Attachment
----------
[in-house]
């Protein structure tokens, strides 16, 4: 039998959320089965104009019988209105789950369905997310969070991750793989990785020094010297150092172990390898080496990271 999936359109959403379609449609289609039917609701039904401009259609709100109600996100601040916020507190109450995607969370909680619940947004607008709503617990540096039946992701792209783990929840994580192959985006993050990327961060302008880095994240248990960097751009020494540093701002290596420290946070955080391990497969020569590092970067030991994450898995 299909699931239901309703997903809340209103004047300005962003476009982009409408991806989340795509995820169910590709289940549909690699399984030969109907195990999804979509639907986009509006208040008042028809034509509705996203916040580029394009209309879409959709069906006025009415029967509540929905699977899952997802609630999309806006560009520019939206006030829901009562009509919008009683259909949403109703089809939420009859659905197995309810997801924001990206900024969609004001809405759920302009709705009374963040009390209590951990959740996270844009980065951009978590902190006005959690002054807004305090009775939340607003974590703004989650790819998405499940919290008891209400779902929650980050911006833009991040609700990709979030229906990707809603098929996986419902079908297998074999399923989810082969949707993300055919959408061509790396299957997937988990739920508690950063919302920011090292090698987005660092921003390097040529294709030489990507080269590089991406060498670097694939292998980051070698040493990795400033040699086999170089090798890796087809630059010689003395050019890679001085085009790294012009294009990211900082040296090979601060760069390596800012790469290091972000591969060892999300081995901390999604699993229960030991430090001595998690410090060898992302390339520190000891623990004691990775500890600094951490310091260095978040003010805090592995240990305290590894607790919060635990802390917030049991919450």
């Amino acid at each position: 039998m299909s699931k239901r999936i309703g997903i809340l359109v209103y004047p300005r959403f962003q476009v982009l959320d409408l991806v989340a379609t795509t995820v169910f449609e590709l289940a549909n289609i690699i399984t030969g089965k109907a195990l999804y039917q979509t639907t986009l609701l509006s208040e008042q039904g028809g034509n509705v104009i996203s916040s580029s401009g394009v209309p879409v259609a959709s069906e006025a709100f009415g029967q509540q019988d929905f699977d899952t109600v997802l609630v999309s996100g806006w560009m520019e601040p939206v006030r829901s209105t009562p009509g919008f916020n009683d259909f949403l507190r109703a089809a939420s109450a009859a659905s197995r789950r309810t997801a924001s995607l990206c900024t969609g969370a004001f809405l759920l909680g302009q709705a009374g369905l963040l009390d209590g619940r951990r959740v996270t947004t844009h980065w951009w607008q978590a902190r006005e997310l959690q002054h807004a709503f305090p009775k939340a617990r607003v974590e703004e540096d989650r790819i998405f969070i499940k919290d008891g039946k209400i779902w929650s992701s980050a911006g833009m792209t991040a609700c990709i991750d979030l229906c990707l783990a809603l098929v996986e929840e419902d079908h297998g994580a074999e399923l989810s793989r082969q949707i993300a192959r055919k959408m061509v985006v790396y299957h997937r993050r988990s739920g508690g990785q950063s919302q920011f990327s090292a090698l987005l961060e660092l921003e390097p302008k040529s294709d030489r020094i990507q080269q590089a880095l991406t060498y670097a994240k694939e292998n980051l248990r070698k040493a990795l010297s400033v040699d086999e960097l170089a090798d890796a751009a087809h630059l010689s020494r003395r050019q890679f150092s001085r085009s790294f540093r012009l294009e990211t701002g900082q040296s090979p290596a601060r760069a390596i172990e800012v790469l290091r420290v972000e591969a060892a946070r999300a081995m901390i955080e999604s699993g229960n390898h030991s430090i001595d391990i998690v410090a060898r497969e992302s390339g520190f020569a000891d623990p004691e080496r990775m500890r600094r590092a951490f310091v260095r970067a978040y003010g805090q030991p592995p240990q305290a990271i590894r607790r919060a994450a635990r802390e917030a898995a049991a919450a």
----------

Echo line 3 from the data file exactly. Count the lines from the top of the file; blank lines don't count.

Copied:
């Amino acid at each position: 039998m299909s699931k239901r999936i309703g997903i809340l359109v209103y004047p300005r959403f962003q476009v982009l959320d409408l991806v989340a379609t795509t995820v169910f449609e590709l289940a549909n289609i690699i399984t030969g089965k109907a195990l999804y039917q979509t639907t986009l609701l509006s208040e008042q039904g028809g034509n509705v104009i996203s916040s580029s401009g394009v209309p879409v259609a959709s069906e006025a709100f009415g029967q509540q019988d929905f699977d899952t109600v997802l609630v999309s996100g806006w560009m520019e601040p939206v006030r829901s209105t009562p009509g919008f916020n009683d259909f949403l507190r109703a089809a939420s109450a009859a659905s197995r789950r309810t997801a924001s995607l990206c900024t969609g969370a004001f809405l759920l909680g302009q709705a009374g369905l963040l009390d209590g619940r951990r959740v996270t947004t844009h980065w951009w607008q978590a902190r006005e997310l959690q002054h807004a709503f305090p009775k939340a617990r607003v974590e703004e540096d989650r790819i998405f969070i499940k919290d008891g039946k209400i779902w929650s992701s980050a911006g833009m792209t991040a609700c990709i991750d979030l229906c990707l783990a809603l098929v996986e929840e419902d079908h297998g994580a074999e399923l989810s793989r082969q949707i993300a192959r055919k959408m061509v985006v790396y299957h997937r993050r988990s739920g508690g990785q950063s919302q920011f990327s090292a090698l987005l961060e660092l921003e390097p302008k040529s294709d030489r020094i990507q080269q590089a880095l991406t060498y670097a994240k694939e292998n980051l248990r070698k040493a990795l010297s400033v040699d086999e960097l170089a090798d890796a751009a087809h630059l010689s020494r003395r050019q890679f150092s001085r085009s790294f540093r012009l294009e990211t701002g900082q040296s090979p290596a601060r760069a390596i172990e800012v790469l290091r420290v972000e591969a060892a946070r999300a081995m901390i955080e999604s699993g229960n390898h030991s430090i001595d391990i998690v410090a060898r497969e992302s390339g520190f020569a000891d623990p004691e080496r990775m500890r600094r590092a951490f310091v260095r970067a978040y003010g805090q030991p592995p240990q305290a990271i590894r607790r919060a994450a635990r802390e917030a898995a049991a919450a």